Small Bites, Big Results: How Analyzing Info in Chunks Can Change Everything.

Elements that work in this chart

Using a stacked column chart

Choosing the stacked column offers more analysis possibilities. We can analyze the share of each category (part-time and full-time workers) and the percentage of all working people (sum of both categories).

Categories’ order

In the stacked chart, the order of categories matters. We can accurately compare only the one closest to the zero line (and the sum of all categories). Putting people working part-time first stresses this group and makes full-time workers a complement category. In our case, focusing on the part-time workers is more insightful.

✔ Providing different perspectives

Including multiple dimensions such as gender, education level, and having children invites a more profound analysis. We can look beyond the single-dimensional split and observe patterns connected to each analyzed dimension.

Elements that don’t work in this chart

Chart orientation

Using columns leaves a little space for the category name. There is no problem with top-level categories, like gender and education level. But the ones closest to the axis (children / no children) are strangely tilted and hard to read.

✗ Chart layout

Theoretically, placing all columns in the same line is a good idea because we can easily compare all columns. But in practice, the original layout contradicts how we analyze the data. We like to compare similar things with each other. Take the category of women without children who obtained the lowest education level as an example. The most natural would be comparing them with:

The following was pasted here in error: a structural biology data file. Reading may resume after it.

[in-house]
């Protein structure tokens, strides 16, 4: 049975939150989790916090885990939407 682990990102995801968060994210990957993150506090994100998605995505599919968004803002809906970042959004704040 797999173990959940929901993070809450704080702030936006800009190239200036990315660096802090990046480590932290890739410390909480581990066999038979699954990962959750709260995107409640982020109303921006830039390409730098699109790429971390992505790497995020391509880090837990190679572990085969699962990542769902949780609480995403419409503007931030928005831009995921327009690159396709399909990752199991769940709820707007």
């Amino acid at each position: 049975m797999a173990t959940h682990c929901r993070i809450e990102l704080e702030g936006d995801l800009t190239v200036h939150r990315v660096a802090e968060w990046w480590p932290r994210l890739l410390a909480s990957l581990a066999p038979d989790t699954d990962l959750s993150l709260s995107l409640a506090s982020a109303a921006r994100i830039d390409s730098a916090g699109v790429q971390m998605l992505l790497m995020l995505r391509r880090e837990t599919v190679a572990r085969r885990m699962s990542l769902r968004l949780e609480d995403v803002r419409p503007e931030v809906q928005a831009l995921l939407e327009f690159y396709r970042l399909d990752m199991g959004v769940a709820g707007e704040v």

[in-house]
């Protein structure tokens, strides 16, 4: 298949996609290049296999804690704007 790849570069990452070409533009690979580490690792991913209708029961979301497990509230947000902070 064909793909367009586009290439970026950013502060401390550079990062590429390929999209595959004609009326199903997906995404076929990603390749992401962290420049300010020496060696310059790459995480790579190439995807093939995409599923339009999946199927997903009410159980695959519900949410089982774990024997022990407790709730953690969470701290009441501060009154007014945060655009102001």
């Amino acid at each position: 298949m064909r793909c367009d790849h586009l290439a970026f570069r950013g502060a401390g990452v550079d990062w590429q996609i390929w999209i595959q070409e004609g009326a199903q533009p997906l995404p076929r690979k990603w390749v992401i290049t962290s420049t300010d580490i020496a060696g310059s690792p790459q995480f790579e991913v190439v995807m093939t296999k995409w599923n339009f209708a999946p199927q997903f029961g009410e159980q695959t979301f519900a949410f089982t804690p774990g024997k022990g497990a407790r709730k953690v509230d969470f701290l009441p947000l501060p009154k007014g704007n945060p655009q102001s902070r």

1. Women with no children on a different level of educational level
  2. Men with no children on the same educational level
  3. Women with children on the same educational level
  4. Men with children on the same educational level

To allow that comparison, we need to regroup the data so it can be easily scanned.

Step-by-step improvements

Material created by the author. Incremental Improvement #31: Step-by-step

Switch to the bar chart

Rotating the chart 90 degrees solves the problem of unfitted labels. With this change, we can separate two genders and reduce the number of text elements by half.

Introduce small multiples

The original chart’s layout separates totals from the breakdown by the group, which distances aggregated value from the categories and impedes the comparison. Additionally, all categories are mixed up and hard to distinguish, looking for patterns. The solution is to reorganize them and group them into four charts based on two dimensions — gender and possessing children.

Work on colors and legend

The original chart uses two simplified sequential palettes — one for women and one for men. This is a good choice because there is a relation between full-time and part-time working patterns (we can order them according to the number of working hours). But the order of the colors looks odd. Putting the part-time pattern first suggests it’s more important; therefore, encoding it with a more prominent color is more natural. We can also simplify the legend by removing the squares and coloring the category name.

Improve formatting

Start with repositioning the scale and putting it between groups with and without children. This further separates the two groups and sets the scale closer to both charts. Next, we can replace the total bars with reference lines and make comparison easier. Representing totals as a line helps compare all educational levels with it and totals across small multiples. Lastly, the original title works more like a subtitle, which is where we should put it.

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